Change can be daunting, but the fact of the matter is that the world we live in is constantly evolving. An Architect only needs to look at the progression from 2D hand drawings to 3D Modelling and the continual development in this area to know how readily that change can happen. The same has been happening in the world of cloud business systems that have made once complex tasks, easy.
In the last 5-7 years it is fair to say that cloud business systems have moved ahead in strides in terms of abilities and functionality. These systems, such as WorkflowMax are priced on a per month, per user basis making them easily within the reach of the smallest businesses and provide functionality that was otherwise only held by larger practices.
Architect firms of all sizes are using WorkflowMax to track client communication, job time lines, budget management and invoicing. Those that have access to this type of information generally work more efficiently, making better decisions and therefore winning the better jobs. Seems like a no-brainer eh!?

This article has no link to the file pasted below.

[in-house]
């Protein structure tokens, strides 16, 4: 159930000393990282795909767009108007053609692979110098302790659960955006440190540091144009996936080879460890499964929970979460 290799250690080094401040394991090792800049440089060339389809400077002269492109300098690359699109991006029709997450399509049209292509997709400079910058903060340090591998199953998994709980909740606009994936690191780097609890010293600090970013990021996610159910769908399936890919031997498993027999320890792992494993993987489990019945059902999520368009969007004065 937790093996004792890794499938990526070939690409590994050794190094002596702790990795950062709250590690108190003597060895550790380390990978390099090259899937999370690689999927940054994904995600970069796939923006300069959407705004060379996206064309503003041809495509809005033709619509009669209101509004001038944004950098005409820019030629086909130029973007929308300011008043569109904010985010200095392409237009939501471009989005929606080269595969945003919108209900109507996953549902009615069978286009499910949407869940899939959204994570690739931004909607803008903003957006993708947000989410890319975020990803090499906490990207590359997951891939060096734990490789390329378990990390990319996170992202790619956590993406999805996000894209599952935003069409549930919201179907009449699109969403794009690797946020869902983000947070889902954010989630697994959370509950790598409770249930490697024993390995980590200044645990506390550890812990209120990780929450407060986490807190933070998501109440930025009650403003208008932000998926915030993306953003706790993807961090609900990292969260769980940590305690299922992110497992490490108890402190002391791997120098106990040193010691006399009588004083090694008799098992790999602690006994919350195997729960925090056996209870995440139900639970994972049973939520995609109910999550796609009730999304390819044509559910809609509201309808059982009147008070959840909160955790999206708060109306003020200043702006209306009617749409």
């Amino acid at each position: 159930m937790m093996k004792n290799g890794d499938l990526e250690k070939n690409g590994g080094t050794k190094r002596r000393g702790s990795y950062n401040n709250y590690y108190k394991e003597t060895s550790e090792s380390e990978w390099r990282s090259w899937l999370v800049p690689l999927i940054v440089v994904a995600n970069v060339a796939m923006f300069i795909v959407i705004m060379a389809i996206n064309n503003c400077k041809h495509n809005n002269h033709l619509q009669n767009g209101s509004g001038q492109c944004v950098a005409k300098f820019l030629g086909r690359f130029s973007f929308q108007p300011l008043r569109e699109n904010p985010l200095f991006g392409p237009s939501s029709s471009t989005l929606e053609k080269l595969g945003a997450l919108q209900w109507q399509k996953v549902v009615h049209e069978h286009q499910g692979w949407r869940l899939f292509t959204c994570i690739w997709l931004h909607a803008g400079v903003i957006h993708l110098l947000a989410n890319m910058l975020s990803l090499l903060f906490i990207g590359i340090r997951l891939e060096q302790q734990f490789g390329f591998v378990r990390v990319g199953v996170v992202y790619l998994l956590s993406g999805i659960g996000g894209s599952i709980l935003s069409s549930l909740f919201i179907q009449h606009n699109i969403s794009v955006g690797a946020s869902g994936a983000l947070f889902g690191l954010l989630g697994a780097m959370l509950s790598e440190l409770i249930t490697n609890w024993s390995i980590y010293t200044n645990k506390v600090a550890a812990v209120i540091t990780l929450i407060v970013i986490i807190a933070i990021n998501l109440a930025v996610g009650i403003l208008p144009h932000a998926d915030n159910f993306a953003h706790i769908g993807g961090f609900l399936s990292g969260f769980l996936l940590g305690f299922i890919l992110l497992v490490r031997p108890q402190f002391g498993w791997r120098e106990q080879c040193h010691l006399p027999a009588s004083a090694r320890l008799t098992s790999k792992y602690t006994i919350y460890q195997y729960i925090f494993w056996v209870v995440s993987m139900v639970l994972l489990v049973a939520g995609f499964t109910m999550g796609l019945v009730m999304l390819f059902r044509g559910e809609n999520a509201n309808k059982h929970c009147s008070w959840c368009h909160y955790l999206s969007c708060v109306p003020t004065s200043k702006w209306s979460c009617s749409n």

An implementation of these systems doesn’t have to be all that stressful and it’s not as scary as you think. WorkflowMax is well supported in the market place, we even use it to run our own Accounting practice so we are well versed with our way around the system.
We work closely with Architects and for a good implementation in an Architectural practice I recommend the following beginners hack.
1. Define your business process
When someone says this to you, you may feel the eyes rolling back into your head. But it doesn’t need to be that hard, in fact if it turns out it is, with many “if’s” and “but’s” then your processes are probably over complicated. Clients don’t pay you for your complex business processes, they pay you for your creativity and accuracy in drawings - everything else should be as stock standard as possible.
The most obvious way to achieve this is to set out your jobs in congruence with the stages of service provided by New Zealand Institute of Architects (NZIA AAS 2007 form) this would mean your job templates looks like this: